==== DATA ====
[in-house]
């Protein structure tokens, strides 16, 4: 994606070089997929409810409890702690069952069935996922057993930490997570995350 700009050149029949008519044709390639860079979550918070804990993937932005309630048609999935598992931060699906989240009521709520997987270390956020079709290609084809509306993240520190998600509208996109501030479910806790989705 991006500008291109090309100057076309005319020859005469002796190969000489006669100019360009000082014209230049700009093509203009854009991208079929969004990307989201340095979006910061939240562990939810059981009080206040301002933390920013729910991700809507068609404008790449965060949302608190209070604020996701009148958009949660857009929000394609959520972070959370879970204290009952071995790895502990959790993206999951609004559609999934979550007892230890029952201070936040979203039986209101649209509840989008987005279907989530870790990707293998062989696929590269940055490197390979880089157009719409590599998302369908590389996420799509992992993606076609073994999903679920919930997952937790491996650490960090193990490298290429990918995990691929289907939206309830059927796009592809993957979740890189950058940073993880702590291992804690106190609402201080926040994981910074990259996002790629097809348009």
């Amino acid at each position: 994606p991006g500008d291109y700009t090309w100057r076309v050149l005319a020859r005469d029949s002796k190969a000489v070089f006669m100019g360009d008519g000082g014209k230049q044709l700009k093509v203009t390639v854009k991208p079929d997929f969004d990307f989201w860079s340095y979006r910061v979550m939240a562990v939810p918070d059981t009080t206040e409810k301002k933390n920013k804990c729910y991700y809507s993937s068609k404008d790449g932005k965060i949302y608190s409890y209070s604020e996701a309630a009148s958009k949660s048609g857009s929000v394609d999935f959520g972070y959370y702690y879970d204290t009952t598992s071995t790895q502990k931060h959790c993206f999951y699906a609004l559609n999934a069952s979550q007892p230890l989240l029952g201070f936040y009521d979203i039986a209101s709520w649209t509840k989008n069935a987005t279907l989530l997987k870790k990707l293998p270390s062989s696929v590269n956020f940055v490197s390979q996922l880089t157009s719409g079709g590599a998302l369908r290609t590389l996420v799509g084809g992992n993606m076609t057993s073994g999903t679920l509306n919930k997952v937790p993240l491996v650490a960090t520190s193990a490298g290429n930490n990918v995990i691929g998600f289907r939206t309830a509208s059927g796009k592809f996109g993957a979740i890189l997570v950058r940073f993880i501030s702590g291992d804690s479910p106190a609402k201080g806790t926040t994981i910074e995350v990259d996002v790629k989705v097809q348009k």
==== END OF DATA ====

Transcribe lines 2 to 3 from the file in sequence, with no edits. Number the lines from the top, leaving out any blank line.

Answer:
């Protein structure tokens, strides 16, 4: 994606070089997929409810409890702690069952069935996922057993930490997570995350 700009050149029949008519044709390639860079979550918070804990993937932005309630048609999935598992931060699906989240009521709520997987270390956020079709290609084809509306993240520190998600509208996109501030479910806790989705 991006500008291109090309100057076309005319020859005469002796190969000489006669100019360009000082014209230049700009093509203009854009991208079929969004990307989201340095979006910061939240562990939810059981009080206040301002933390920013729910991700809507068609404008790449965060949302608190209070604020996701009148958009949660857009929000394609959520972070959370879970204290009952071995790895502990959790993206999951609004559609999934979550007892230890029952201070936040979203039986209101649209509840989008987005279907989530870790990707293998062989696929590269940055490197390979880089157009719409590599998302369908590389996420799509992992993606076609073994999903679920919930997952937790491996650490960090193990490298290429990918995990691929289907939206309830059927796009592809993957979740890189950058940073993880702590291992804690106190609402201080926040994981910074990259996002790629097809348009």
């Amino acid at each position: 994606p991006g500008d291109y700009t090309w100057r076309v050149l005319a020859r005469d029949s002796k190969a000489v070089f006669m100019g360009d008519g000082g014209k230049q044709l700009k093509v203009t390639v854009k991208p079929d997929f969004d990307f989201w860079s340095y979006r910061v979550m939240a562990v939810p918070d059981t009080t206040e409810k301002k933390n920013k804990c729910y991700y809507s993937s068609k404008d790449g932005k965060i949302y608190s409890y209070s604020e996701a309630a009148s958009k949660s048609g857009s929000v394609d999935f959520g972070y959370y702690y879970d204290t009952t598992s071995t790895q502990k931060h959790c993206f999951y699906a609004l559609n999934a069952s979550q007892p230890l989240l029952g201070f936040y009521d979203i039986a209101s709520w649209t509840k989008n069935a987005t279907l989530l997987k870790k990707l293998p270390s062989s696929v590269n956020f940055v490197s390979q996922l880089t157009s719409g079709g590599a998302l369908r290609t590389l996420v799509g084809g992992n993606m076609t057993s073994g999903t679920l509306n919930k997952v937790p993240l491996v650490a960090t520190s193990a490298g290429n930490n990918v995990i691929g998600f289907r939206t309830a509208s059927g796009k592809f996109g993957a979740i890189l997570v950058r940073f993880i501030s702590g291992d804690s479910p106190a609402k201080g806790t926040t994981i910074e995350v990259d996002v790629k989705v097809q348009k």